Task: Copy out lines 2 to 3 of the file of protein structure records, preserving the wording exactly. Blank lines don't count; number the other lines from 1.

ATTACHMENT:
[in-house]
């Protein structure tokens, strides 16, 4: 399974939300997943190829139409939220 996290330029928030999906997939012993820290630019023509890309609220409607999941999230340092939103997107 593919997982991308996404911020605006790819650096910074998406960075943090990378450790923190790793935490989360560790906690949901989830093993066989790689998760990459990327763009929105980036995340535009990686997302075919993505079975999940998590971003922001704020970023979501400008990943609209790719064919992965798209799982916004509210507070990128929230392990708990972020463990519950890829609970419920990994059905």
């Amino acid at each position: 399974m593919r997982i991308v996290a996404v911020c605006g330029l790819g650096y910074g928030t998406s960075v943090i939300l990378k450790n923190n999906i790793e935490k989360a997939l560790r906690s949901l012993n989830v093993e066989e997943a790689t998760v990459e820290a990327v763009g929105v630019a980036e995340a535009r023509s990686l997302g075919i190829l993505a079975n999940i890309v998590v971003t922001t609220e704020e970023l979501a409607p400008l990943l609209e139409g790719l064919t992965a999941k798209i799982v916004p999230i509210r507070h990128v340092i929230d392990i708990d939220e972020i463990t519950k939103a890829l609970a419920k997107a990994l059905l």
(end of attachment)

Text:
């Protein structure tokens, strides 16, 4: 399974939300997943190829139409939220 996290330029928030999906997939012993820290630019023509890309609220409607999941999230340092939103997107 593919997982991308996404911020605006790819650096910074998406960075943090990378450790923190790793935490989360560790906690949901989830093993066989790689998760990459990327763009929105980036995340535009990686997302075919993505079975999940998590971003922001704020970023979501400008990943609209790719064919992965798209799982916004509210507070990128929230392990708990972020463990519950890829609970419920990994059905």
């Amino acid at each position: 399974m593919r997982i991308v996290a996404v911020c605006g330029l790819g650096y910074g928030t998406s960075v943090i939300l990378k450790n923190n999906i790793e935490k989360a997939l560790r906690s949901l012993n989830v093993e066989e997943a790689t998760v990459e820290a990327v763009g929105v630019a980036e995340a535009r023509s990686l997302g075919i190829l993505a079975n999940i890309v998590v971003t922001t609220e704020e970023l979501a409607p400008l990943l609209e139409g790719l064919t992965a999941k798209i799982v916004p999230i509210r507070h990128v340092i929230d392990i708990d939220e972020i463990t519950k939103a890829l609970a419920k997107a990994l059905l």